Diagnostic logging is a highly underrated tool for getting to the heart of different sorts of problems. Windows comes with a global switch to enable verbose diagnostic logging (into the system log) for all applications and services that support it.
To turn on verbose logging:
From this point on, every time the system is started or shut down, or when a user logs off or on, detailed information about the startup/shutdown or about the verification of the user's credentials will be written to the system log. One of the advantages of using this approach is that it involves an easily-leveraged tool that's already built into Windows: the system event log. If you have tools that query the event log automatically (or even manually) you can gather this sort of information from one or even a whole slew of systems that may be experiencing the same problems.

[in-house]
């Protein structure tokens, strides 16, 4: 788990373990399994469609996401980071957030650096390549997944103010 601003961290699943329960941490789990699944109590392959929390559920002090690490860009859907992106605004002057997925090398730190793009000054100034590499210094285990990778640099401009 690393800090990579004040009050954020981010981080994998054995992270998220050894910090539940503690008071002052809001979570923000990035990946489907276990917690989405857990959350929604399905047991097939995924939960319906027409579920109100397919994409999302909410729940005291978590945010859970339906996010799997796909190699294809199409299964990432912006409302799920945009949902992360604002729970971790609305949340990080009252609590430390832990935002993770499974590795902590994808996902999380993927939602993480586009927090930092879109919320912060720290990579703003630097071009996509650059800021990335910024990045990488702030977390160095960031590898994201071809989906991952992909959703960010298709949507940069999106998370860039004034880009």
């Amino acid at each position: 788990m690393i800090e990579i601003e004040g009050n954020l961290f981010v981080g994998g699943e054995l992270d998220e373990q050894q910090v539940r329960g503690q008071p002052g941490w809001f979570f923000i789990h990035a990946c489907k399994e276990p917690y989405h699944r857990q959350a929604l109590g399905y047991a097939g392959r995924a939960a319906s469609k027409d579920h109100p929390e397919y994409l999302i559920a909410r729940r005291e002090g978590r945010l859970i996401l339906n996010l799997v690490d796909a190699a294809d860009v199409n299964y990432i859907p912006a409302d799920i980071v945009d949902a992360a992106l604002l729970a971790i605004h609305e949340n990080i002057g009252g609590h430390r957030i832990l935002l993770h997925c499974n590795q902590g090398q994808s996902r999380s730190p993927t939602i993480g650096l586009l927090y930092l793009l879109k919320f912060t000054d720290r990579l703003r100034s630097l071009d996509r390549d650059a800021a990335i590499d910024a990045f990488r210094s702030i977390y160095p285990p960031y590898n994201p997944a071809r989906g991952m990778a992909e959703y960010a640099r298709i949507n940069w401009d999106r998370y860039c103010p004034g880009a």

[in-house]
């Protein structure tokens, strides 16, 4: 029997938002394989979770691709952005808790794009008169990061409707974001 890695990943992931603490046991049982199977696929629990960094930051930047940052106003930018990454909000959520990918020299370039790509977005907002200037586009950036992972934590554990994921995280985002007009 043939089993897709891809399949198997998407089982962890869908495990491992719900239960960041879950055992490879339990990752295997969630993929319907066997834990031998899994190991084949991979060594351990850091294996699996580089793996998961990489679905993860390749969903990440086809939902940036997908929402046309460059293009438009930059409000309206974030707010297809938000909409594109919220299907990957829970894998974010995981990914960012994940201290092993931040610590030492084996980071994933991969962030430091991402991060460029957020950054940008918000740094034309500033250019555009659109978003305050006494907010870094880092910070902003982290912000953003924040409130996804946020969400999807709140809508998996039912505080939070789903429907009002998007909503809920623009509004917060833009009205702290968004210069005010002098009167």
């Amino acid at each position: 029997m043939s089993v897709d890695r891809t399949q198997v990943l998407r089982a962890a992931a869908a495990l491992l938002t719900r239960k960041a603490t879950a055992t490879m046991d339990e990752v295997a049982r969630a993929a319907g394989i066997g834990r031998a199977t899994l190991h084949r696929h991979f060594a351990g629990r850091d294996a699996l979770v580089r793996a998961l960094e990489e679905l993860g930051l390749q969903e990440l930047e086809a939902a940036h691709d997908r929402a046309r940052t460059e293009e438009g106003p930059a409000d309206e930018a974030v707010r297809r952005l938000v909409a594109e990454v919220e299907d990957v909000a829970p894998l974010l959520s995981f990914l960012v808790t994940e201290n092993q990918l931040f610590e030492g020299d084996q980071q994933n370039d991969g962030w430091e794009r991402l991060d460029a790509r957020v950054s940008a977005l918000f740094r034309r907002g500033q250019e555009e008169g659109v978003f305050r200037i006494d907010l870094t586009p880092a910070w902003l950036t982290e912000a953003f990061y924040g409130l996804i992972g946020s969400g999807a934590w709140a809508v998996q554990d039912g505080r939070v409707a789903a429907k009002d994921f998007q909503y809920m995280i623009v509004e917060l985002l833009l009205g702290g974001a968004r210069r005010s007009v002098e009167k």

One possible application for this is analyzing slow startup times: since each log entry is timestamped accurate to the second, you can glean detailed information about where things may be held up. (As a side note, one
| of the major reasons for slow startups or logons is slow authentication across a network, or DNS queries that resolve to the wrong server.)
Note that if a particular logging action has no verbose mode, this will not affect anything; this setting simply indicates that any program that writes to the log in both brief and verbose modes should use verbose mode.
Serdar Yegulalp is the editor of the Windows 2000 Power Users Newsletter. Check out his Windows 2000 blog at http://www.thegline.com/win2kblog/ for his latest advice and musings on the world of Windows network administrators -- please share your thoughts as well!
This was first published in April 2003